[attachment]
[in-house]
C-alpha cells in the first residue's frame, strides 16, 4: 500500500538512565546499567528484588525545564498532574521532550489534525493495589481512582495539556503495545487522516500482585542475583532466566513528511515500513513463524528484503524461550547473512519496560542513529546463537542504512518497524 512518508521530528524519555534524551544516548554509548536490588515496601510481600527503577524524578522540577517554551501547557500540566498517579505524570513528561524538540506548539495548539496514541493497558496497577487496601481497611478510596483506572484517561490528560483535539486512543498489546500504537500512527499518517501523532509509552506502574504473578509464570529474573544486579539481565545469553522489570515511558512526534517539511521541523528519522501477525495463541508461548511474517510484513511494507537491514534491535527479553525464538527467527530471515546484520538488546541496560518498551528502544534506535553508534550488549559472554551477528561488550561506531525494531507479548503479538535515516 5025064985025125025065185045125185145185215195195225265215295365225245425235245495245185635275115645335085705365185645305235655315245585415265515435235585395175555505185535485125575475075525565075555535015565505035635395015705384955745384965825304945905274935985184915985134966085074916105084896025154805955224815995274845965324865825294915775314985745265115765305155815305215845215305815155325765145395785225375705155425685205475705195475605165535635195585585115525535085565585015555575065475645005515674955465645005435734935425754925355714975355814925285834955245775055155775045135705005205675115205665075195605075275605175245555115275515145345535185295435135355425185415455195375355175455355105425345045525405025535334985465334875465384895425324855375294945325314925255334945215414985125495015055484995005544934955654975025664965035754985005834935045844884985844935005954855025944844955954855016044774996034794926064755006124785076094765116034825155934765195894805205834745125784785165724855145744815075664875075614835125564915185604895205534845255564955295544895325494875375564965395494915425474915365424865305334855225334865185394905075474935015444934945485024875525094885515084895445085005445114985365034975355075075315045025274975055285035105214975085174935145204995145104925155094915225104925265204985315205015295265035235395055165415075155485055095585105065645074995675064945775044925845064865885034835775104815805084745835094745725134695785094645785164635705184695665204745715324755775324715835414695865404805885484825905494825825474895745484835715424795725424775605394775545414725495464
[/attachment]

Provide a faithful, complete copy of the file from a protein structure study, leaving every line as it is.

[in-house]
C-alpha cells in the first residue's frame, strides 16, 4: 500500500538512565546499567528484588525545564498532574521532550489534525493495589481512582495539556503495545487522516500482585542475583532466566513528511515500513513463524528484503524461550547473512519496560542513529546463537542504512518497524 512518508521530528524519555534524551544516548554509548536490588515496601510481600527503577524524578522540577517554551501547557500540566498517579505524570513528561524538540506548539495548539496514541493497558496497577487496601481497611478510596483506572484517561490528560483535539486512543498489546500504537500512527499518517501523532509509552506502574504473578509464570529474573544486579539481565545469553522489570515511558512526534517539511521541523528519522501477525495463541508461548511474517510484513511494507537491514534491535527479553525464538527467527530471515546484520538488546541496560518498551528502544534506535553508534550488549559472554551477528561488550561506531525494531507479548503479538535515516 5025064985025125025065185045125185145185215195195225265215295365225245425235245495245185635275115645335085705365185645305235655315245585415265515435235585395175555505185535485125575475075525565075555535015565505035635395015705384955745384965825304945905274935985184915985134966085074916105084896025154805955224815995274845965324865825294915775314985745265115765305155815305215845215305815155325765145395785225375705155425685205475705195475605165535635195585585115525535085565585015555575065475645005515674955465645005435734935425754925355714975355814925285834955245775055155775045135705005205675115205665075195605075275605175245555115275515145345535185295435135355425185415455195375355175455355105425345045525405025535334985465334875465384895425324855375294945325314925255334945215414985125495015055484995005544934955654975025664965035754985005834935045844884985844935005954855025944844955954855016044774996034794926064755006124785076094765116034825155934765195894805205834745125784785165724855145744815075664875075614835125564915185604895205534845255564955295544895325494875375564965395494915425474915365424865305334855225334865185394905075474935015444934945485024875525094885515084895445085005445114985365034975355075075315045025274975055285035105214975085174935145204995145104925155094915225104925265204985315205015295265035235395055165415075155485055095585105065645074995675064945775044925845064865885034835775104815805084745835094745725134695785094645785164635705184695665204745715324755775324715835414695865404805885484825905494825825474895745484835715424795725424775605394775545414725495464